All identified reachability rules have to be added to the
ontology.The following rule connects semantic positions
along the east side (in the corridor’s local coordinate system)
of a corridor with the FollowWall action:
ReachableByAction(?StartSP,?EndSP,FollowWall):Reachability
:-?Corridor:Corridor AND
?StartSP:SemanticPosition[inRegion->?Corridor,
localEastSideOf->?Corridor] AND
?EndSP:SemanticPosition[inRegion->?Corridor,
localEastSideOf->?Corridor,neighbourOf->?StartSP] AND
LocalNorthAlongRegion(?EndSP,?StartSP,?Corridor).
VII.EXPERIMENTS
To test the validity of our models we conducted several ex-
periments with two different maps.The first map represents
a very simple,artificial office environment (see Fig.2(a)).
This simple map has been used to validate and visualise the
individual conceptual steps the semantic navigation system
performs.
Fig.2(b) shows the deduced semantic positions.Remark
that the semantic positions are not characterised by their
geometric position,although the visualisation might suggest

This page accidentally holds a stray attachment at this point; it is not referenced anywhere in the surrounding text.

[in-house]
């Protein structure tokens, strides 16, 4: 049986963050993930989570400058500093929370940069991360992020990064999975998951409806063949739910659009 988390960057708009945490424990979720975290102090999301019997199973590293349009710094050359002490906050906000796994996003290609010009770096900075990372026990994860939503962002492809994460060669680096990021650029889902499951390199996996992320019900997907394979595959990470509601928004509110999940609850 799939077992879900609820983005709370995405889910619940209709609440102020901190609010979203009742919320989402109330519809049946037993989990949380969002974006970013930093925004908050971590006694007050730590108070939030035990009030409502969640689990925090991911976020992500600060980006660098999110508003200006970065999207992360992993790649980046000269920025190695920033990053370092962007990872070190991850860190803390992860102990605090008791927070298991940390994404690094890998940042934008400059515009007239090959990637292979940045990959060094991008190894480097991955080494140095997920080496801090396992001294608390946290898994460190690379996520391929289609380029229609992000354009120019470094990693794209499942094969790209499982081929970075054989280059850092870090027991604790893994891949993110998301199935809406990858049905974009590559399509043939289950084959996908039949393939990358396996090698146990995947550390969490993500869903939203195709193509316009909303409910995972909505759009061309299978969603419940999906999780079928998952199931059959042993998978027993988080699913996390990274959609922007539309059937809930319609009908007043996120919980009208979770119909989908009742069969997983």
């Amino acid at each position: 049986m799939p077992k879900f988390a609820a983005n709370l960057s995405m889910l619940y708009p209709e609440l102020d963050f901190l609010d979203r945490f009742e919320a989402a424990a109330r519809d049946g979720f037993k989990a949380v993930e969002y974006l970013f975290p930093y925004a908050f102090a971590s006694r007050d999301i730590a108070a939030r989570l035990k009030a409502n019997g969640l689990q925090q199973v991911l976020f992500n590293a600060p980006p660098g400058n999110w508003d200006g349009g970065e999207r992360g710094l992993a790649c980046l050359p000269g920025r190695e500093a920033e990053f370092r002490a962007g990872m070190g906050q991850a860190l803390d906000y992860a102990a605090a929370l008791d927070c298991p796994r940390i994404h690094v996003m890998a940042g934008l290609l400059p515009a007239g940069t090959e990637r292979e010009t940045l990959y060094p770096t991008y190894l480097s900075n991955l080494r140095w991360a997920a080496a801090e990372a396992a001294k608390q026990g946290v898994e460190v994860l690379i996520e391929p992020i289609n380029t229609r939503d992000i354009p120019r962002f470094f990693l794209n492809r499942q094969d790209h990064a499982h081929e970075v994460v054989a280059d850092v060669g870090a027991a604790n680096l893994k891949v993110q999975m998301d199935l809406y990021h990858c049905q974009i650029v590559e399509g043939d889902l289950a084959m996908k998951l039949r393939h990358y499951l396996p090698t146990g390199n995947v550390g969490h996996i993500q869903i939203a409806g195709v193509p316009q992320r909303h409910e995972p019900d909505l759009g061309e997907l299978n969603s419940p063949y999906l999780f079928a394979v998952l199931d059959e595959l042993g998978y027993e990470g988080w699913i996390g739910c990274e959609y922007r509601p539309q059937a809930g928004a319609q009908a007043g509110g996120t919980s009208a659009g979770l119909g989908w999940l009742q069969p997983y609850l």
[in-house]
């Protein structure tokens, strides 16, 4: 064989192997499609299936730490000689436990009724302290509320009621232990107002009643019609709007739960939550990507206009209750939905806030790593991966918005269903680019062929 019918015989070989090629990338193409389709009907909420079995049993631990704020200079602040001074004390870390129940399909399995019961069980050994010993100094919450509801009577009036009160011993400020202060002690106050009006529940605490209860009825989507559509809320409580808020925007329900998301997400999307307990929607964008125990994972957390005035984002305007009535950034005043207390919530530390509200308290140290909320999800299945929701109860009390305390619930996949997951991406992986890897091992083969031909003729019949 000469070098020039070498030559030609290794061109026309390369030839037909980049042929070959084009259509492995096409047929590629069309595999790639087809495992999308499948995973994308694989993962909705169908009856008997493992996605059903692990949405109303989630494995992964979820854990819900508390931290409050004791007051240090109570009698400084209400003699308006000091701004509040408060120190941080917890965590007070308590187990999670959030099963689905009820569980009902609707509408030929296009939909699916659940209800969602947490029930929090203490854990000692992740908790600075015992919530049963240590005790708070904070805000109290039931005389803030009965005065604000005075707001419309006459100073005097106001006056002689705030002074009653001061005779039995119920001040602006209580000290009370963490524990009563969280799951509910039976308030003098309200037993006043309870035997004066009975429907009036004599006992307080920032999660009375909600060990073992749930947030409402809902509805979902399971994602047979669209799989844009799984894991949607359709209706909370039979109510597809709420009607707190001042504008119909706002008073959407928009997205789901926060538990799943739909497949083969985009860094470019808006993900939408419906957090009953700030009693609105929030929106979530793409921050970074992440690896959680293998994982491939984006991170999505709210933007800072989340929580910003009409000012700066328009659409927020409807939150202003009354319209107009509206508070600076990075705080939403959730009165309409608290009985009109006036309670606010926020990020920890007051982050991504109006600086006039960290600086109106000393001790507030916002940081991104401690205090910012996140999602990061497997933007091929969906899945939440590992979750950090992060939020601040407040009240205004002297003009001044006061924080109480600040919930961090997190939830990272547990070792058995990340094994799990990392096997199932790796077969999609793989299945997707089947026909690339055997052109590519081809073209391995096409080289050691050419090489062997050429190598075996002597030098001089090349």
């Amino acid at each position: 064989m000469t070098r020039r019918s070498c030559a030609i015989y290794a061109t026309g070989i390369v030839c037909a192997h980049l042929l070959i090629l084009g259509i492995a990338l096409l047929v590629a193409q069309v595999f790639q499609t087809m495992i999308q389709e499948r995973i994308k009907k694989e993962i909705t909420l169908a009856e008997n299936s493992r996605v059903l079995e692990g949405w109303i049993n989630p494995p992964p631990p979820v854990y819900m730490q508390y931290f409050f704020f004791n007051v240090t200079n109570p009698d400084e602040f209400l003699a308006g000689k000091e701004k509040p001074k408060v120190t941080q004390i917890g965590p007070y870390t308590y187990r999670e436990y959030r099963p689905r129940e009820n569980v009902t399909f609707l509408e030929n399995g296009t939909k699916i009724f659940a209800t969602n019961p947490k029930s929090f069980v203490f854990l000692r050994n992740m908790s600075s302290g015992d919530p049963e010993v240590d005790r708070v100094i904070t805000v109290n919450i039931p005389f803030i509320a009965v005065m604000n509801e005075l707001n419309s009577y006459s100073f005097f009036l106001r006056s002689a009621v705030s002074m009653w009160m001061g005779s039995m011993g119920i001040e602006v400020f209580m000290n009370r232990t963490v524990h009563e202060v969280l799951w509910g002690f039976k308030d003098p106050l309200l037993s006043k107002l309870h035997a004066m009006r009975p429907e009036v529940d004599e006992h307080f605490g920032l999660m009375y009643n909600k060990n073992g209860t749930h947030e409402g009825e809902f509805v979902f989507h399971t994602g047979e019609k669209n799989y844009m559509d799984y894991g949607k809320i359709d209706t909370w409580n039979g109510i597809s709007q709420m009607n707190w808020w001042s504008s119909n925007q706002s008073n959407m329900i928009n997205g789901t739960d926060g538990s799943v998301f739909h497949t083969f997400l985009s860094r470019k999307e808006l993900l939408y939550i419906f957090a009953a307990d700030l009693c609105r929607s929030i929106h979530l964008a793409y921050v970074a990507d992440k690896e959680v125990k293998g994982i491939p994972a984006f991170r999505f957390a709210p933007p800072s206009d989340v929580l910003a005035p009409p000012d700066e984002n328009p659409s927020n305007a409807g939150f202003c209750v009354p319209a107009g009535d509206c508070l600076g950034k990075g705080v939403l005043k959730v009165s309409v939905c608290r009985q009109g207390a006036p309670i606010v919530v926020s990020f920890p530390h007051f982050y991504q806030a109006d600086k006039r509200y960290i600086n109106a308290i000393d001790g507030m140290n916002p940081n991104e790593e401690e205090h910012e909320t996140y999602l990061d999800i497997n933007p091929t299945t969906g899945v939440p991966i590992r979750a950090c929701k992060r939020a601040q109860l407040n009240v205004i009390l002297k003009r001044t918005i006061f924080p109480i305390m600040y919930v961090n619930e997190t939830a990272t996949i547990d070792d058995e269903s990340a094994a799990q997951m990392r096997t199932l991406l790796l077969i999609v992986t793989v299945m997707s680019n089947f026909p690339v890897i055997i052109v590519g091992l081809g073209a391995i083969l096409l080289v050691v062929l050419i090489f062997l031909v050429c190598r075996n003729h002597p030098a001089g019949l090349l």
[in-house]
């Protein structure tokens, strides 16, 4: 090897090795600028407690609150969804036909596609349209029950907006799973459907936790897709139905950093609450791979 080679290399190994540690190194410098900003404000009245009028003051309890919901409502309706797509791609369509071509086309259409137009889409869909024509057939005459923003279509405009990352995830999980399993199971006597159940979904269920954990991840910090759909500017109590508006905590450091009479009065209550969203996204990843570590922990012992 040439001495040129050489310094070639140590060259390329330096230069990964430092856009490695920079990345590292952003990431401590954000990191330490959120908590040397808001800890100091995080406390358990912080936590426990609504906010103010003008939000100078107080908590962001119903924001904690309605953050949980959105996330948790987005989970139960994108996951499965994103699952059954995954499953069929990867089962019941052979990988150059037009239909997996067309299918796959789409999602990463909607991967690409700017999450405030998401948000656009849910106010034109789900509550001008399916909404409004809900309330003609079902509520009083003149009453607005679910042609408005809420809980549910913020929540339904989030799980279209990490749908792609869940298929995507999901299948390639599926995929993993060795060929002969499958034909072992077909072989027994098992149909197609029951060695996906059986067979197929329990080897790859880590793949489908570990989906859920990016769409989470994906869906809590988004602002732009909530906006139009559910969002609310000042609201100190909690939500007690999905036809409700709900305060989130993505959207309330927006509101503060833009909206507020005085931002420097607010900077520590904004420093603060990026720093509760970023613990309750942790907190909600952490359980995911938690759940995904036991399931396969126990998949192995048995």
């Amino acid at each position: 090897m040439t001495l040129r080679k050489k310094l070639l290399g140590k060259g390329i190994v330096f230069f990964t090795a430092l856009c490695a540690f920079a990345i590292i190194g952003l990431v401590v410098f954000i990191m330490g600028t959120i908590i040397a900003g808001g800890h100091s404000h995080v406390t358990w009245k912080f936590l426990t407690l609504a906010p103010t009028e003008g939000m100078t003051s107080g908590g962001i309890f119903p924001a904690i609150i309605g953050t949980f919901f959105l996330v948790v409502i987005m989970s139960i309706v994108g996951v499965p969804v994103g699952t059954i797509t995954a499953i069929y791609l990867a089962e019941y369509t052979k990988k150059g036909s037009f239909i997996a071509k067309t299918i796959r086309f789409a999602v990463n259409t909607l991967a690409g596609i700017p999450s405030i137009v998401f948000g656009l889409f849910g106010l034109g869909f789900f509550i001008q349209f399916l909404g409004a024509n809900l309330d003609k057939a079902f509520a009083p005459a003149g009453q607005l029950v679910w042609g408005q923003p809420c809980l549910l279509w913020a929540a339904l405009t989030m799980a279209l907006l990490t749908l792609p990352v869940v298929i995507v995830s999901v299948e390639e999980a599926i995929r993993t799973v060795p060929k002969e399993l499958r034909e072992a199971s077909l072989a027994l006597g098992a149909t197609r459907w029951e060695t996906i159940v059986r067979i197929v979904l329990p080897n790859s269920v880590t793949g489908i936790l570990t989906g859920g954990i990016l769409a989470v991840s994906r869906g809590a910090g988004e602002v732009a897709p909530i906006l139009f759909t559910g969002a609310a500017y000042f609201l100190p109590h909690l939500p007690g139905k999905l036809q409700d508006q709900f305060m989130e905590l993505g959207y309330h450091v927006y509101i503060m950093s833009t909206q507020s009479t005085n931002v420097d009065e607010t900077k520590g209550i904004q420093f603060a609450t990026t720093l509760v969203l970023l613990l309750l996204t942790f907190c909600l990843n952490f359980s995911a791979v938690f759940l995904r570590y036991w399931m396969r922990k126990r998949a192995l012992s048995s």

otherwise.Fig.2(c) shows how the model of the robot’s
actions connected the semantic positions to a reachability
graph.Notice that the arrows along the right side of the
corridor point upwards while the arrows along the left side
(a)
(b)
(c)
(d)
Fig.2.Experiments with a Semantic Region Map of a simple office
environment.(a) The Semantic Region Map models the environment in an
abstract way.(b) Semantic positions have been implied.(c) The semantic
positions have been connected with actions to a reachability graph.(d) A
path has been planned from the bottom right room to the top left room.Its
edges are labelled with the actions the robot has to perform.
(a)
(b)
Fig.3.Experiments with a Semantic Region Map of a more complex office
environment.
of the corridor point downwards.Therefore,the robot always